It is thought that these people along with other prehistoric people lived in the rock shelters of the Red River Gorge, which provided ample shelter so that they could have a place to rest after busy days of hunting.

In addition to hunting and fishing in the area, prehistoric people were able to feed on the various nuts, seeds, berries, fruits, fungi and plants that still grow in and around the rock shelters.

Because of the evidence left behind by these people, the Red River Gorge, Indian Creek area, and Clifty Wilderness were all designated as a National Archaeological District and placed on the National Register of Historic Places.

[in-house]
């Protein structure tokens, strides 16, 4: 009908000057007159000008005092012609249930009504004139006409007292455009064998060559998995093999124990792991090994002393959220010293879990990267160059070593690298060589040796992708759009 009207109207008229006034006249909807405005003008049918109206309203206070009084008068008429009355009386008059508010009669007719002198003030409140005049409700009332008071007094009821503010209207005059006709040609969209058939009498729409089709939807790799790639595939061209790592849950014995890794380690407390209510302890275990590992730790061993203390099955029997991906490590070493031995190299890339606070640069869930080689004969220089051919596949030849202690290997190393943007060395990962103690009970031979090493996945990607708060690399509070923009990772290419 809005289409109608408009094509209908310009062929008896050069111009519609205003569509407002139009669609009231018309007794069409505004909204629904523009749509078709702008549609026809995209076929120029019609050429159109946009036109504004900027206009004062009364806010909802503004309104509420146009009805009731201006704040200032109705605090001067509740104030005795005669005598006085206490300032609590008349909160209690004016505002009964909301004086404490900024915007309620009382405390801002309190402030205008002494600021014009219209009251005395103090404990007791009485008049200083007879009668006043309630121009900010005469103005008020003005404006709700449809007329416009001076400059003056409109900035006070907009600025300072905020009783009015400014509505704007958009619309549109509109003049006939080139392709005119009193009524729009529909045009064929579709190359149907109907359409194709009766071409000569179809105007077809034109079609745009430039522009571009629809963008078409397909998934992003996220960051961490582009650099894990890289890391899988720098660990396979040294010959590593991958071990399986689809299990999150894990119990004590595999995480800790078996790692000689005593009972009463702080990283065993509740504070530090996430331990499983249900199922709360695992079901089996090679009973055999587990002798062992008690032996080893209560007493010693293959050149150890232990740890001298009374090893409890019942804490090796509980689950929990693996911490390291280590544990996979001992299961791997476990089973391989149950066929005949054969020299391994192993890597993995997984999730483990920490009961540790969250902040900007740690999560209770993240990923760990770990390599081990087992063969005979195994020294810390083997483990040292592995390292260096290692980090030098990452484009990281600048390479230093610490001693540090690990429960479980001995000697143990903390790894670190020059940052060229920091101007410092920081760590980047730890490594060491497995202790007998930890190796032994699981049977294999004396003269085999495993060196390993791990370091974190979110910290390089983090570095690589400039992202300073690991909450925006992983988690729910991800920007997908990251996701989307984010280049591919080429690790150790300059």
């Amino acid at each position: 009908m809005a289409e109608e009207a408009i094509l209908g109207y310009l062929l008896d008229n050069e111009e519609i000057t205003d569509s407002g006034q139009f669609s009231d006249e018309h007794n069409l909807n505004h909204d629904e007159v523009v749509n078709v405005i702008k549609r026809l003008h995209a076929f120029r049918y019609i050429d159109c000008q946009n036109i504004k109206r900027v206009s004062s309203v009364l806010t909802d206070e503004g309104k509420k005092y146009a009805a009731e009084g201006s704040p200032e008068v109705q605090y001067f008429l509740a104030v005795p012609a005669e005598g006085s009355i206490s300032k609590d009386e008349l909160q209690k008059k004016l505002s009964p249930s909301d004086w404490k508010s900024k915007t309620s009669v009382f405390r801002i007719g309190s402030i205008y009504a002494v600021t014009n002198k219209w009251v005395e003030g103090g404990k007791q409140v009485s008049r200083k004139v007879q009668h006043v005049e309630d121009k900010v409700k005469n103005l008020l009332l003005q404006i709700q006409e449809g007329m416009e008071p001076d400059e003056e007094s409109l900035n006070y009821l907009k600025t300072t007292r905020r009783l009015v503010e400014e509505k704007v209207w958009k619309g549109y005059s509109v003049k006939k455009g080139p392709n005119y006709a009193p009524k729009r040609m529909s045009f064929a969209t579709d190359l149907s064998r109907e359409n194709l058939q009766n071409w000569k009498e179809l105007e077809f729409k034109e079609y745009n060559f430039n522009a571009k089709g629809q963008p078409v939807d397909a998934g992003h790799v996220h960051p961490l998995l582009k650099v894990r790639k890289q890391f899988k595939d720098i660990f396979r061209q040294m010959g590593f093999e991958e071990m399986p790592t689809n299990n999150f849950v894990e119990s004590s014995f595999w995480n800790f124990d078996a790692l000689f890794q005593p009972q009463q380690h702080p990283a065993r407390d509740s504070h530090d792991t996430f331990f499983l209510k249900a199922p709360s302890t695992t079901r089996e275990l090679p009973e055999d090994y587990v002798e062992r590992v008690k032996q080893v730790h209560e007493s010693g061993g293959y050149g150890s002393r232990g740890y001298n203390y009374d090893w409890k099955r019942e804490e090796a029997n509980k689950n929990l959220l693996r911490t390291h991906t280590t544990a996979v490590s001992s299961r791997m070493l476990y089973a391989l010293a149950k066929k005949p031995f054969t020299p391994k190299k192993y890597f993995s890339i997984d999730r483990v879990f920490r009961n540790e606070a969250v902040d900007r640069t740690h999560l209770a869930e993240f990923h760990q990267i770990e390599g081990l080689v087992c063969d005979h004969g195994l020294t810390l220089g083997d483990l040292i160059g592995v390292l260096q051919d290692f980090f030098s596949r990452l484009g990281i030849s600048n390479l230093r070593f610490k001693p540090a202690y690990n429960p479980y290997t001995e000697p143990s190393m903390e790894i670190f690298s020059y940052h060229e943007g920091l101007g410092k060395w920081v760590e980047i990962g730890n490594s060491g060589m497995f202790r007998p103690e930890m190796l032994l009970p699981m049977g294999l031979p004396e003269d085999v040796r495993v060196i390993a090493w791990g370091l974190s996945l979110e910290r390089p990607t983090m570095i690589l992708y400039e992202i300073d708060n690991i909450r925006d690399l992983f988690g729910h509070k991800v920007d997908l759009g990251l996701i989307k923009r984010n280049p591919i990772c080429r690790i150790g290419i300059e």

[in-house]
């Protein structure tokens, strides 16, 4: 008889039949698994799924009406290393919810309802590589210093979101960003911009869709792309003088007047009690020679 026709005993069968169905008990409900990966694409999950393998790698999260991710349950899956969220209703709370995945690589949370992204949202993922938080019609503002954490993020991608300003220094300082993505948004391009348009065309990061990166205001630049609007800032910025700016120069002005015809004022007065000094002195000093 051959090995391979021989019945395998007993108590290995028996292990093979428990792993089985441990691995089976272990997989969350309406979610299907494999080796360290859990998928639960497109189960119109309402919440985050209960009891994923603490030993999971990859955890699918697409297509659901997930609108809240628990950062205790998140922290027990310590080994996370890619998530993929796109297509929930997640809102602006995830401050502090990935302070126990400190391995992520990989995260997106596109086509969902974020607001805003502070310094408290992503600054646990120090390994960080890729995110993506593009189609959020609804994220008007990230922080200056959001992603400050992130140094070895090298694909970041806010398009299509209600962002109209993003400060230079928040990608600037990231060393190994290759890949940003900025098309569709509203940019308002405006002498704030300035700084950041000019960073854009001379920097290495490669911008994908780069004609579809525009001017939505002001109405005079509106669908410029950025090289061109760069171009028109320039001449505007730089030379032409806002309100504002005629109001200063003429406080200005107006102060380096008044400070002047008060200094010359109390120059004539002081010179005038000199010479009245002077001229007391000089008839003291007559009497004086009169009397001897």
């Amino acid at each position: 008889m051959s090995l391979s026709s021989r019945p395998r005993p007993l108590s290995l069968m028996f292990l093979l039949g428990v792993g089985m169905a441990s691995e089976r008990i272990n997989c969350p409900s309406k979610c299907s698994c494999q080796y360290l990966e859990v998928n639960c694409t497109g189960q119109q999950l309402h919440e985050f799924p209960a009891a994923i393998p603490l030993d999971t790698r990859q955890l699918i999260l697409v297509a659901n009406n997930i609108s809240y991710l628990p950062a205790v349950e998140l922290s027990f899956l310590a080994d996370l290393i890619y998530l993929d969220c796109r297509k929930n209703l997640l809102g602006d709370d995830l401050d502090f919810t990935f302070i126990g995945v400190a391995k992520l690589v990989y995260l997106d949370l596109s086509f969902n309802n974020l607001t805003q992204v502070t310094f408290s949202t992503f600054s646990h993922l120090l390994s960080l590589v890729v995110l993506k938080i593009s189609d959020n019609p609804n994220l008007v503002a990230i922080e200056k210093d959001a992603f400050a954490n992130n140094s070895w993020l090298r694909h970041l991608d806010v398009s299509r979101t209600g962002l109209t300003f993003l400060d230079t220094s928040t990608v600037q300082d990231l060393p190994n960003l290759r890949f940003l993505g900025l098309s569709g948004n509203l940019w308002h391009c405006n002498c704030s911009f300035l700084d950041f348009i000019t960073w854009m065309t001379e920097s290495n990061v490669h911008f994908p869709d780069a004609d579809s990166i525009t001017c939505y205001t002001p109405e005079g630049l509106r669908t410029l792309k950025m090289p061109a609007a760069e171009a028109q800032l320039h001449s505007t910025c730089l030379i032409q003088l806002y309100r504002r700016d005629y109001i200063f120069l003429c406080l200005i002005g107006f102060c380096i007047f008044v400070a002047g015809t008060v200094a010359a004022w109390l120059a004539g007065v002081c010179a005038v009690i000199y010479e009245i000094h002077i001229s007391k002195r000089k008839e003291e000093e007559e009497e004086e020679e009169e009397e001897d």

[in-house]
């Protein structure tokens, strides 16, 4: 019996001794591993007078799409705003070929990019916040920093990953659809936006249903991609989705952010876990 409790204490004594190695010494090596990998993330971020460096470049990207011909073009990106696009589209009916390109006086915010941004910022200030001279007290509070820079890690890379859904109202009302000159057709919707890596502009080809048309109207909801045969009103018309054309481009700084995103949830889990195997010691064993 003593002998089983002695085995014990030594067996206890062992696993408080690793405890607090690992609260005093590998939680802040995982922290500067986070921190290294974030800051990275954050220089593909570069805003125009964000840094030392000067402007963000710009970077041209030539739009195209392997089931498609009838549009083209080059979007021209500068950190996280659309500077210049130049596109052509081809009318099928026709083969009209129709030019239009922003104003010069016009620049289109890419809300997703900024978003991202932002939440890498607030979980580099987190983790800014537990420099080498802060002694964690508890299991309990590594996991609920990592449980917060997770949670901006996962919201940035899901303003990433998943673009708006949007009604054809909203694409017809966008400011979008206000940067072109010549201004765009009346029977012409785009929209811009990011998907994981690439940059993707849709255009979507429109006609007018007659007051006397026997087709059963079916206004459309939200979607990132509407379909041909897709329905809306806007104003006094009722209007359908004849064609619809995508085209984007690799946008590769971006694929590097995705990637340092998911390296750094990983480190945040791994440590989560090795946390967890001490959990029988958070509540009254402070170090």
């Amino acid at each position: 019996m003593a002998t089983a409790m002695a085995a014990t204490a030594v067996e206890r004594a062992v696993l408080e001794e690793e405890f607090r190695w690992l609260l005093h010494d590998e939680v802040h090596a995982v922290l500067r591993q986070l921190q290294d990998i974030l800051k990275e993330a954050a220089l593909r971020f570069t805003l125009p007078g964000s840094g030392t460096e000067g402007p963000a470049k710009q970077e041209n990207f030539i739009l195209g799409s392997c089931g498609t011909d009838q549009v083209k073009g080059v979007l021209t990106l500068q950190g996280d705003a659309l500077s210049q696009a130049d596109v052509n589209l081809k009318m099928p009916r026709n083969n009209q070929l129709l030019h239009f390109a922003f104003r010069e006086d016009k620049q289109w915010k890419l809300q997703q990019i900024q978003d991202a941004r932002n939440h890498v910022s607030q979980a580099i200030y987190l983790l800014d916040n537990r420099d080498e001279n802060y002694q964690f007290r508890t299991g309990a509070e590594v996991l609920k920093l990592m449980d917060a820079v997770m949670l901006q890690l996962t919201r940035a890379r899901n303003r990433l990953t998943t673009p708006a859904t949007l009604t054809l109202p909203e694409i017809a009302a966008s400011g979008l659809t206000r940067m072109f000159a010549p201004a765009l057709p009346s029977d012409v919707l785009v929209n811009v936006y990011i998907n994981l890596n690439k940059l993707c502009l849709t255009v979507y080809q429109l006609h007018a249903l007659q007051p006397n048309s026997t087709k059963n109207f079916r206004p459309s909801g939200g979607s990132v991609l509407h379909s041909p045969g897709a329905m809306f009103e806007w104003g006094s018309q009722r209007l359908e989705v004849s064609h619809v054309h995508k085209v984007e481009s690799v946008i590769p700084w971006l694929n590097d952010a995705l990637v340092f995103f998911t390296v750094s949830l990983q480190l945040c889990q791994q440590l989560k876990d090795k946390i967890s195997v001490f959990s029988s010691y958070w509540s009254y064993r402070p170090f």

Copperas Falls Red River Gorge Archaeology Site

Other Notes About the Red River Gorge

The Red River - A section of the Red River was designated in 1973 as a Kentucky Wild River. This portion of the river is upstream from Copperas Creek. In 1985, Congress named this same portion a National Wild River. The Red River’s upper stretches flow over boulders through a narrow gorge lined by cliffs and overhanging rock ledges, mature trees, and thickets of flowers.

Gladie Cultural-Environmental Learning Center - The learning center offers many exhibits that are both informative and interesting to visitors. The cultural heritage of the river – along with its many resources – is highlighted at the learning center. Visitors are able to visit the center to take a rest, ask questions, and learn about the Red River Gorge. Maps, passes, souvenirs and books are available for purchase at the center. The center is open from spring through the fall.